Zoe Lyons: Mustard Cutter

A recent move into a posher area of town provided the inspiration for Zoe Lyons’ brilliant new show, which is based on snobbery, class and Lyons’ own worry that she doesn’t ‘measure up’. Well, Mustard Cutter is sure to see her outperforming most other comedians on the circuit.

Mustard Cutter is an utter delight from start to finish.

One of the things that makes Lyons stand out is her ability as an actress. She uses her voice and facial expressions to great effect, able to make each character she portrays - from the little old lady who mistakenly wanders into a Brighton rum bar to a horsey-faced saleswoman at Tiffany’s - instantly three-dimensional. Lyons never allows an anecdote to overstay its welcome; often you wish some of the characters would hang around a little longer.

Lyons is brave, too, and not afraid to tackle some of the big issues of the day. She mentions the forthcoming Scottish referendum within the show’s opening moments, with a particularly amusing description of the changes it would wreak on the map. In her sixty minutes, which really fly by, Lyons covers equal marriage, UKIP, immigration, ageism, sexism, misogyny (and more). Yet, because she illustrates each observation with such witty, cynical and frequently self-deprecating stories, this is a form of social commentary that you really don’t want to miss.

Lyons’ experience is evident in this show, as each segment flows smoothly into the next, once or twice building into a particularly absorbing, or even quite moving, story. Immigration leads to cheese and cheap booze, French supermarkets and a side-splittingly funny defence of the merits of drinking wine from a box instead of a bottle.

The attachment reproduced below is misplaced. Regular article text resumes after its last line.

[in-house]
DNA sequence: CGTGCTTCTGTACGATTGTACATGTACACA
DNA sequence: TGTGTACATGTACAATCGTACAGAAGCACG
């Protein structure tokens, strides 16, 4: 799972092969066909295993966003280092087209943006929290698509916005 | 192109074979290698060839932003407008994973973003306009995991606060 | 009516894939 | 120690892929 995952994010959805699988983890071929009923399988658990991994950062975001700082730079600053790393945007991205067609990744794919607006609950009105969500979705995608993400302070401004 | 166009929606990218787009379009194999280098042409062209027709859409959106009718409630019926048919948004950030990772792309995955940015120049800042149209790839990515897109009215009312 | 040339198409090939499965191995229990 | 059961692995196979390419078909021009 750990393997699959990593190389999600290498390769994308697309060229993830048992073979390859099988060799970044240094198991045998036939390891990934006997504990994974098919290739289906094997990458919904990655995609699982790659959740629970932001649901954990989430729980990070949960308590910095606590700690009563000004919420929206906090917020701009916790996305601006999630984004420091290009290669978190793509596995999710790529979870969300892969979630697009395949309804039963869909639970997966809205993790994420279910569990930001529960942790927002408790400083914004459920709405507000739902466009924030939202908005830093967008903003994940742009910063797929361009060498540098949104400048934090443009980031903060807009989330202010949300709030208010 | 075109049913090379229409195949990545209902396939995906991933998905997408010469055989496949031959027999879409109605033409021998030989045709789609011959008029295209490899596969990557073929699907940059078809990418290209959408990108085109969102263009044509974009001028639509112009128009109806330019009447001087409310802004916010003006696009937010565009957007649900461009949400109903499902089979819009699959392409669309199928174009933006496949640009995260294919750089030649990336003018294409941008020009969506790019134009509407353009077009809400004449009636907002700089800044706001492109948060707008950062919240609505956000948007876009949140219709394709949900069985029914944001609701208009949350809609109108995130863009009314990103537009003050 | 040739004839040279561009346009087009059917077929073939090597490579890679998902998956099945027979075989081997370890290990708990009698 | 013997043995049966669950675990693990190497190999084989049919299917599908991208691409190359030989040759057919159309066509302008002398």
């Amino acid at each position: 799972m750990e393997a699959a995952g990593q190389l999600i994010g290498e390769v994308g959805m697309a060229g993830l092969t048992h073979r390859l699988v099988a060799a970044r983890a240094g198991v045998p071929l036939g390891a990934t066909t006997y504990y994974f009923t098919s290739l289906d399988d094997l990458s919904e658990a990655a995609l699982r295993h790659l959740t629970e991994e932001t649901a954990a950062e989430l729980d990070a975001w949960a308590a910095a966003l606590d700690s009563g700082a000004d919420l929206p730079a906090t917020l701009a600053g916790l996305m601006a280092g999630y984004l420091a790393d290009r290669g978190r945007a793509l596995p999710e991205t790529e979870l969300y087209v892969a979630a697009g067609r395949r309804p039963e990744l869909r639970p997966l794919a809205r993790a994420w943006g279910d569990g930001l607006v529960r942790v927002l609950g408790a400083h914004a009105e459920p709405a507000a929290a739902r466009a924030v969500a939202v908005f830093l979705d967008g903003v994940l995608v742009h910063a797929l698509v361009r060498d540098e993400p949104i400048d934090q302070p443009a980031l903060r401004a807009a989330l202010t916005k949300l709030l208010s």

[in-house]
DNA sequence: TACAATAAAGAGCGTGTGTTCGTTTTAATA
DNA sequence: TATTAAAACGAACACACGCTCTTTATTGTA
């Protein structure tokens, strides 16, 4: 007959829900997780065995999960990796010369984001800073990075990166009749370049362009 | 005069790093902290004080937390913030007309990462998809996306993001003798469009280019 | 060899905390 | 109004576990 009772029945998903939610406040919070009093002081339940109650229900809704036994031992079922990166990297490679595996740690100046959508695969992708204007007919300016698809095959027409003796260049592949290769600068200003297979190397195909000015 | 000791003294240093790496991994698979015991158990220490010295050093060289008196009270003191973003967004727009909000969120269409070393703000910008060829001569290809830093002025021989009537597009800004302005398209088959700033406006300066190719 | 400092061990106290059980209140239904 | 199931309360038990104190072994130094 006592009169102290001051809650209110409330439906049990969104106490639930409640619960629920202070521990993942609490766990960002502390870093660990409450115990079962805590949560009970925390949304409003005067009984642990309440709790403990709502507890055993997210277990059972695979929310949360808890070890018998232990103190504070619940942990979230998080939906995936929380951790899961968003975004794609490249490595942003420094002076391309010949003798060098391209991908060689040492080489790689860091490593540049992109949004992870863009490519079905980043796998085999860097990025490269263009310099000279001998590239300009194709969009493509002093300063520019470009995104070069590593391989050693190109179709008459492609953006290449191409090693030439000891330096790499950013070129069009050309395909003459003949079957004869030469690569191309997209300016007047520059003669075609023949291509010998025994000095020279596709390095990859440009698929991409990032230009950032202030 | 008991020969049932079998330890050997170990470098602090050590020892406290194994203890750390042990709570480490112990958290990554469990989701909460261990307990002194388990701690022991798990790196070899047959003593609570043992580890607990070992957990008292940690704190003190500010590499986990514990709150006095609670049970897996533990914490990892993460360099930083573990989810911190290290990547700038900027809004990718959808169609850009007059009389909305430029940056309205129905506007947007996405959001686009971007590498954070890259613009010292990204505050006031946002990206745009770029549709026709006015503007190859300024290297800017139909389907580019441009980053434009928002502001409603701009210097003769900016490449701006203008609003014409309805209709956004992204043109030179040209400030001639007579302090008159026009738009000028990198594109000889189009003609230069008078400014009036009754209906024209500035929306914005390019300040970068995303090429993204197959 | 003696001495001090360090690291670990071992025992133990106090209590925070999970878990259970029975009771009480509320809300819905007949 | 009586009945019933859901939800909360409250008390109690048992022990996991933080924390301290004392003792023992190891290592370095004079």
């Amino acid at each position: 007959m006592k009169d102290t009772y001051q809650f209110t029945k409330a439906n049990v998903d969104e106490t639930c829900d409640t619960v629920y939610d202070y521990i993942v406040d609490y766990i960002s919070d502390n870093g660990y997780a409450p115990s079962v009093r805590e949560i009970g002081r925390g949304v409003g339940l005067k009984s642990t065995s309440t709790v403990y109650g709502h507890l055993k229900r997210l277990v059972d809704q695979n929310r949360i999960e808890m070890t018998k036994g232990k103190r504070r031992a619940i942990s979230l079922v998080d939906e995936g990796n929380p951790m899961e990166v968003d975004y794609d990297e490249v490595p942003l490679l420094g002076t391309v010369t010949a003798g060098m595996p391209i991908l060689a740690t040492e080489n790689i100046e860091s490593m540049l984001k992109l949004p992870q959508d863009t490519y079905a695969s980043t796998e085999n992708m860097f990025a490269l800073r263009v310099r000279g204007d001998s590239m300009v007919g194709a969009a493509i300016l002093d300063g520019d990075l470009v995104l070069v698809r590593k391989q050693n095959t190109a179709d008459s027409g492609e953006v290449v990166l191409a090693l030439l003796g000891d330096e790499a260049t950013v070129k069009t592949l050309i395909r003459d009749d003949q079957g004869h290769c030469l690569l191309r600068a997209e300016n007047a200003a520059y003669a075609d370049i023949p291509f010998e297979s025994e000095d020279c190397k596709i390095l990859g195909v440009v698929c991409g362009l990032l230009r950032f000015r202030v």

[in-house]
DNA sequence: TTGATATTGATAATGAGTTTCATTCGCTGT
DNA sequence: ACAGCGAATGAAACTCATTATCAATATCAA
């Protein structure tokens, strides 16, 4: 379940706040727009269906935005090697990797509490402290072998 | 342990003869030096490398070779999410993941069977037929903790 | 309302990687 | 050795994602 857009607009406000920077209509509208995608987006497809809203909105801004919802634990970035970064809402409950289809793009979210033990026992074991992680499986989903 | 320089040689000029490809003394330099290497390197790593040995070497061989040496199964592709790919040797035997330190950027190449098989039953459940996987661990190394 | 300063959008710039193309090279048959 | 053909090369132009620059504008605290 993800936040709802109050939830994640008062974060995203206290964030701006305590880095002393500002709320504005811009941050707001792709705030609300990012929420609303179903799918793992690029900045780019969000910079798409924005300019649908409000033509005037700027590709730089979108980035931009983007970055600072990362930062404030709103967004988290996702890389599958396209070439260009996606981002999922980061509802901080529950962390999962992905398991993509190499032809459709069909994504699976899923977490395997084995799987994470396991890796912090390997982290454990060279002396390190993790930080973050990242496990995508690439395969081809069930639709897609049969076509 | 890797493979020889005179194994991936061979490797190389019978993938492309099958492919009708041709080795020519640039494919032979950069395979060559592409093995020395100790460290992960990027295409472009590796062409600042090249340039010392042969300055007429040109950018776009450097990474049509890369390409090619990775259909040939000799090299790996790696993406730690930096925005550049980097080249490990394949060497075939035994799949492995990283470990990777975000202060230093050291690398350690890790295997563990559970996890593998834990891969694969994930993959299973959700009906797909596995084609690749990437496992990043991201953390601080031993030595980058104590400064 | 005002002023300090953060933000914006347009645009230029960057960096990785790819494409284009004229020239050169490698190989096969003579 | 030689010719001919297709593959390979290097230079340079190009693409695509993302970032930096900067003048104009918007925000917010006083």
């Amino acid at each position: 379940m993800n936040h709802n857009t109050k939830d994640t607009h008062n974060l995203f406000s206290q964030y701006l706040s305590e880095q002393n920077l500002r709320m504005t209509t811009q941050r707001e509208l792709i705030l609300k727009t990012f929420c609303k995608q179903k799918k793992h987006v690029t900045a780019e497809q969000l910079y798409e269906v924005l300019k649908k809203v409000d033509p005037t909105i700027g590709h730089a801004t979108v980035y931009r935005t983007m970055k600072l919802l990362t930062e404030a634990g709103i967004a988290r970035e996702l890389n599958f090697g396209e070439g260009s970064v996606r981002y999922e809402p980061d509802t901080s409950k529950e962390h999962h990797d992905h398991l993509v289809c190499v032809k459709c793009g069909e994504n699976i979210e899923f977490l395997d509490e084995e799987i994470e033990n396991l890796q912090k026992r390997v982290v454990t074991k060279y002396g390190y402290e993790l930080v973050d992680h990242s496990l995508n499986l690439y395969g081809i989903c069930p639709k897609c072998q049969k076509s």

Experienced enough not to labour her point, and yet clever enough to keep reminding us of it, Lyons (a self-confessed ‘stealth snob’) consistently returns to her main theme, and you realise that each element feeds into it in some way, even if it’s not immediately obvious. Mustard Cutter feels like a particularly cohesive and well-thought-out show as a result. This is comedy that makes you think.

From the ‘Bible of Bile’ (Good Housekeeping magazine) to the homosexuals’ responsibility for putting lobster on the plate of every man, from alcoholic Disney to Martin Luther King’s dream kitchen, Mustard Cutter is an utter delight from start to finish. 

Reviews by Laura Mac

Assembly Checkpoint

Dame Diana Rigg: No Turn Unstoned

Traverse Theatre

The Carousel

Assembly George Square Studios

Suzi Ruffell: Social Chameleon

theSpace on North Bridge

Hold for Three Seconds

Gilded Balloon


Underbelly, Cowgate





The Blurb

Edinburgh Comedy Award best newcomer nominee and Dave’s Funniest Joke of the Fringe winner Zoe Lyons is also a familiar face on TV with credits including Michael McIntyre’s Comedy Roadshow (BBC1), Dave’s One Night Stand (Dave) and Don’t Sit in the Front Row (Sky Atlantic). She also regularly appears on The Wright Stuff (Five) and Mock the Week (BBC2). Mustard Cutter is her brand new show covering everything from pan pipes to the price of lobster. 'Lyons has what it takes to delight any crowd' **** (Guardian).